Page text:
All this has an interesting corollary. If the availability of land is kept at the optimum level (which is to say that in a dynamic version of the above model, the supply of land for the urban economy is ‘elastic’ over time), the appreciation in the price of land over time becomes limited. Accordingly, the scope for speculation, underutilisation of land, vacant homes, and real estate bubbles is reduced. All this too can contribute to the growth and stability of gross domestic product (GDP). 

It may be argued that agricultural production can suffer as land is shifted from the rural economy to the urban economy. However, the top 10 most populous cities occupy approximately 0.2% of the national land mass in India (Das et al. 2019). Therefore, there is scope for shifting some land to urban India. 

It may appear that though under the proposed set of policies the farmers get a price that is not low relative to the price in the urban economy, they do stand to lose in terms of the absolute price of land. However, such a high price is actually not very relevant for most farmers in India because they typically do not choose to sell their land even though the price is high, and there are good reasons for this. There is a lack of trust amongst farmers in the whole process of selling. Also, if land is sold, there is an absence of reliable financial advice on reinvestment of sale proceeds. Additionally, farmers lack meaningful education or skills that would enable them to take up alternative livelihoods after selling the land. 

Another corollary of the analysis and policy prescription in this post is that as urban India has more land, and the price of urban land is lowered, urban hosing can get cheaper on its own. This reduces the need for schemes like Pradhan Mantri Awas Yojana (PMAY) which explicitly or implicitly rely primarily on public finance for the provision of affordable housing. The analysis in this post relies primarily on public policy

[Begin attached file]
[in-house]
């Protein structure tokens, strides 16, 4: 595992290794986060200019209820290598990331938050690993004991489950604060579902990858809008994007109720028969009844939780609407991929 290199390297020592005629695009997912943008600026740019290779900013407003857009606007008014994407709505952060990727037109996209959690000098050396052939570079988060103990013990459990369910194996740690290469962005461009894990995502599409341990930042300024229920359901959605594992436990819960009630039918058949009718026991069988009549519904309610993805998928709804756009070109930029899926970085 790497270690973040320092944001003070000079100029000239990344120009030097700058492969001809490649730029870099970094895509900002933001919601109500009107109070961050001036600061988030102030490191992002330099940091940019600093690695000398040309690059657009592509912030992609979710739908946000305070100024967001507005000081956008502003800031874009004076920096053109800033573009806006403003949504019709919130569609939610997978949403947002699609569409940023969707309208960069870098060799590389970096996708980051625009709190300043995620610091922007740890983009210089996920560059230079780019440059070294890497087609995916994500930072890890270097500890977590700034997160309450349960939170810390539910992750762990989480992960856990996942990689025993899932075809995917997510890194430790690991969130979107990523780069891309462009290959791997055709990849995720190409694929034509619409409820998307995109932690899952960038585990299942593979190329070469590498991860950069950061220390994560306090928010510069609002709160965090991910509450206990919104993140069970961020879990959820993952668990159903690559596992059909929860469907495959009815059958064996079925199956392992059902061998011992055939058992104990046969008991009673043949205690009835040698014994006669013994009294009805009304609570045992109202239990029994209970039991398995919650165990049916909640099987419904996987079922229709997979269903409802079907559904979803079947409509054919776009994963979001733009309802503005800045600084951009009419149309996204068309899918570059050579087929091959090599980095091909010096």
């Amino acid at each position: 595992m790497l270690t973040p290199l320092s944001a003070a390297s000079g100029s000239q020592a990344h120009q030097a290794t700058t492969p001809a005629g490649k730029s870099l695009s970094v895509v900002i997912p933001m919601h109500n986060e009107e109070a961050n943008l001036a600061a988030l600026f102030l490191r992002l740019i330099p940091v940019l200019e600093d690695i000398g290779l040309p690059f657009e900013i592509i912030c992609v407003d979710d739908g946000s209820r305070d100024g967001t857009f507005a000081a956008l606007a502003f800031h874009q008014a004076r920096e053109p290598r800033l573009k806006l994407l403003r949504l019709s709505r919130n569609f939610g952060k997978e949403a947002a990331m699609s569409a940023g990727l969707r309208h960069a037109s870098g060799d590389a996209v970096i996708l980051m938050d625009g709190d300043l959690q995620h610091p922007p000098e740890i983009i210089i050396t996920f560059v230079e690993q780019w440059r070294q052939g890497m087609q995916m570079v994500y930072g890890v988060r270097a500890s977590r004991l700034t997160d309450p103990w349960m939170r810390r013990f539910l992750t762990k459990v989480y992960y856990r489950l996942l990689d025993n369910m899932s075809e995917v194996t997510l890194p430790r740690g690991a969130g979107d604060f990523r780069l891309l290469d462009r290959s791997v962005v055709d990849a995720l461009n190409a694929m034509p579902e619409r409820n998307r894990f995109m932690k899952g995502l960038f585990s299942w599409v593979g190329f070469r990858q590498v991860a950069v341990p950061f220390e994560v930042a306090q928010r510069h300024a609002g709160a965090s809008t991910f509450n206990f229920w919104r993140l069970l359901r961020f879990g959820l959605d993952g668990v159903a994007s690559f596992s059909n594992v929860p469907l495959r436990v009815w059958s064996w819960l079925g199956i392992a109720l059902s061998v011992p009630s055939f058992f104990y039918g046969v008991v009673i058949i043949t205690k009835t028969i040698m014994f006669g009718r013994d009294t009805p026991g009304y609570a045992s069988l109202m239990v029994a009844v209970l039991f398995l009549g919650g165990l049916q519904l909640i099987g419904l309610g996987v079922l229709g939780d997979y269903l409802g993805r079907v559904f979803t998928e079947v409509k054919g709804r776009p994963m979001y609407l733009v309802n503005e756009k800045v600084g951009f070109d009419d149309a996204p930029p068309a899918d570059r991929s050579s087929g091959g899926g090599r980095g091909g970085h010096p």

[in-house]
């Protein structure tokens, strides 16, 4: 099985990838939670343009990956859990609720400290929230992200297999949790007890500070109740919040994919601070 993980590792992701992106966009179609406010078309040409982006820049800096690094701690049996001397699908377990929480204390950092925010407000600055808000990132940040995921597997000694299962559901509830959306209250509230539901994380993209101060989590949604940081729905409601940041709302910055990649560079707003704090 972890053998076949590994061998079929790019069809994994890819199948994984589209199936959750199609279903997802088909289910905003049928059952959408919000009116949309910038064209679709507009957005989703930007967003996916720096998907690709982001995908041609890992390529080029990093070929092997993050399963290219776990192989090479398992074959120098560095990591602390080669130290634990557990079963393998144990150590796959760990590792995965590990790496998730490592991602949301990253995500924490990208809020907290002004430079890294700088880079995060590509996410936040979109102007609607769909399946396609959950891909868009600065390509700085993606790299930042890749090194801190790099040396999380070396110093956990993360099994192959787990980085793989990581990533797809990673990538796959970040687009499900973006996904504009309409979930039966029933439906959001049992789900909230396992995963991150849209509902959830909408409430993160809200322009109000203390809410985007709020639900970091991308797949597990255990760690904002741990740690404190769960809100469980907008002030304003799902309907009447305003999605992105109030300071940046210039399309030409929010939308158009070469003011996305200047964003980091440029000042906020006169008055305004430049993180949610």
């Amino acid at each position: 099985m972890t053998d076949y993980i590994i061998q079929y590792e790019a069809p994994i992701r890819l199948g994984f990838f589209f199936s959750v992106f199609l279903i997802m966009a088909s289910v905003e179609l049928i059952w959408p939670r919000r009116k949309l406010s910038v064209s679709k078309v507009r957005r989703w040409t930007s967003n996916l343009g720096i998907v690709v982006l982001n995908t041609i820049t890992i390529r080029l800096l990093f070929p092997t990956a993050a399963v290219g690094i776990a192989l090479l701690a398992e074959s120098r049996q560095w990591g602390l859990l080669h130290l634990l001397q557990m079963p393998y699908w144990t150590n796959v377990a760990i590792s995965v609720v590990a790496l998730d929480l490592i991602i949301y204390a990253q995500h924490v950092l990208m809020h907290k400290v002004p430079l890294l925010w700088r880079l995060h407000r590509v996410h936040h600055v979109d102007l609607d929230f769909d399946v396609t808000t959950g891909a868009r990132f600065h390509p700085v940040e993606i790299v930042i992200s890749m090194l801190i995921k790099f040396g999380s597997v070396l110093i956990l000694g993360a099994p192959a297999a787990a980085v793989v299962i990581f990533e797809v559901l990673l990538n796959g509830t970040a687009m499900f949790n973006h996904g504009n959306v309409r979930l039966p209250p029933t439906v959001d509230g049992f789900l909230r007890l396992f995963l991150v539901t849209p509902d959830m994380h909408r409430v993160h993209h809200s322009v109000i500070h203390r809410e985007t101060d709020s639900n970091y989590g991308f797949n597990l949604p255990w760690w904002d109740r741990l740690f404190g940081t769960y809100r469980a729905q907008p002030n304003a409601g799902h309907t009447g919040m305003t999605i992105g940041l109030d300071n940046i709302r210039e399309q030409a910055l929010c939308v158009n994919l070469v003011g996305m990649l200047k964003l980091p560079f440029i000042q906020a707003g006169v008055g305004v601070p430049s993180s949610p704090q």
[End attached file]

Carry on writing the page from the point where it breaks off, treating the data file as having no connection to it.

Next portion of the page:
Policy takeaways

As I outline in this post, the explanation for the high price of land in India has two elements. First, the LPQ Raj makes price of urban real estate high in India. Second, given the high price of land in urban India, the farmers and their representatives insist on a high price for land that is acquired from them under the pricing provisions of the Land Acquisition Act, 2013. This makes the price of the land in rural India high as well. 

There is a need to move towards repealing or abolishing a part of the Land Acquisition Act, 2013, which relates to a high price for land to be acquired from the rural economy. But prior to that, there is a need to phase out the LPQ Raj in the urban economy, in order to keep a check on urban land prices. This can, in turn, pave the way for greater acceptance of a partial amendment of the Land Acquisition Act, 2013. 

Notes:

  1. See also Gyourko and Raven (2015)
  2. The FAR of a building is equal to its total floor area divided by the area of the land parcel on which it is built. Lower FAR values lead to low building height and implies stricter building regulations.
  3. Under the Smart Cities Mission, 100 cities received funding and support from the central and state governments to implement projects focusing on infrastructure development and urban planning to enhance quality of life.
  4. Deadweight loss occurs when the allocation of resources is not optimum. In a simple model of competition in a market, optimal allocation is achieved when quantity supplied equals demand. If the (non-market) equilibrium quantity is different, it results in a deadweight loss. This is a loss to the economy, unlike a case where if one person loses, someone else gains. 

 Further Reading

  • Chakravorty, Sanjoy (2013), “A New Price Regime - Land Markets in Urban and Rural India”, Economic & Political Weekly, 48(17). 
  • Das, P, R Aroul and J Freybote (eds.) (2019), Real estate in South Asia, Routledge. 
  • Ghatak, Maitreesh and Parikshit Ghosh (2011), “The land acquisition bill: A critique and a proposal”, Economic & Political Weekly, 46(41). Abridged for Ideas for India here
  • Gyourko, J and R Molloy (2015), ‘Regulation and Housing Supply’, in G Duranton, JV Henderson, and WC Strange (eds.), Handbook of Regional and Urban Economics, Volume 5B
  • Singh, G (2016), ‘Land in India: Market price vs fundamental value’, Ideas for India, 29 February. 
  • Gurbachan (2017), “Land price, bubbles, and Permit Raj”, Review of Market Integration, 8(1-2). 
  • Singh, G (forthcoming), Macroeconomics and Asset Prices - Thinking Afresh on Basic Principles and Policy